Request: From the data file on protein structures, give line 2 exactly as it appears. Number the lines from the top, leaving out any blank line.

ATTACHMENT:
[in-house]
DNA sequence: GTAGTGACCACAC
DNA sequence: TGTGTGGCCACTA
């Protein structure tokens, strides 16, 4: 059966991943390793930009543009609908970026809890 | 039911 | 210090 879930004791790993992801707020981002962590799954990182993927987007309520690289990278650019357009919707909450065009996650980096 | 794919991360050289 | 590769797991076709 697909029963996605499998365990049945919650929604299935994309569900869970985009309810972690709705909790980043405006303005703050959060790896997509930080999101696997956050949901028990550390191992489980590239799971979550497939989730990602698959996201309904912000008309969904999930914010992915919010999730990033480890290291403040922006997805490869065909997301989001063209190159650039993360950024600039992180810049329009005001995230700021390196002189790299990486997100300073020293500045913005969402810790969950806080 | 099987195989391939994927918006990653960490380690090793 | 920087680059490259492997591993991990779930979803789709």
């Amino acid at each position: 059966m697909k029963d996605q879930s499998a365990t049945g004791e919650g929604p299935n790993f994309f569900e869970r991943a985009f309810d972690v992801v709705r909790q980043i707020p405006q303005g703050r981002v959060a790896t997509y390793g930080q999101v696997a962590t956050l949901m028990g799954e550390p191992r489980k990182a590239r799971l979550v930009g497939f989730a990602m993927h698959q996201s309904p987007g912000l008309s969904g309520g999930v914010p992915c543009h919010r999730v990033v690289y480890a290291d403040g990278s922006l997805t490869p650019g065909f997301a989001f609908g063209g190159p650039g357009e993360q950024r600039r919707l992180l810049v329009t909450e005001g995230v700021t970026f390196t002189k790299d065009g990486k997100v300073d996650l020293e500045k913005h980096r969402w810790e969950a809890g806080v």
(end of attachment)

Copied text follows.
DNA sequence: GTAGTGACCACAC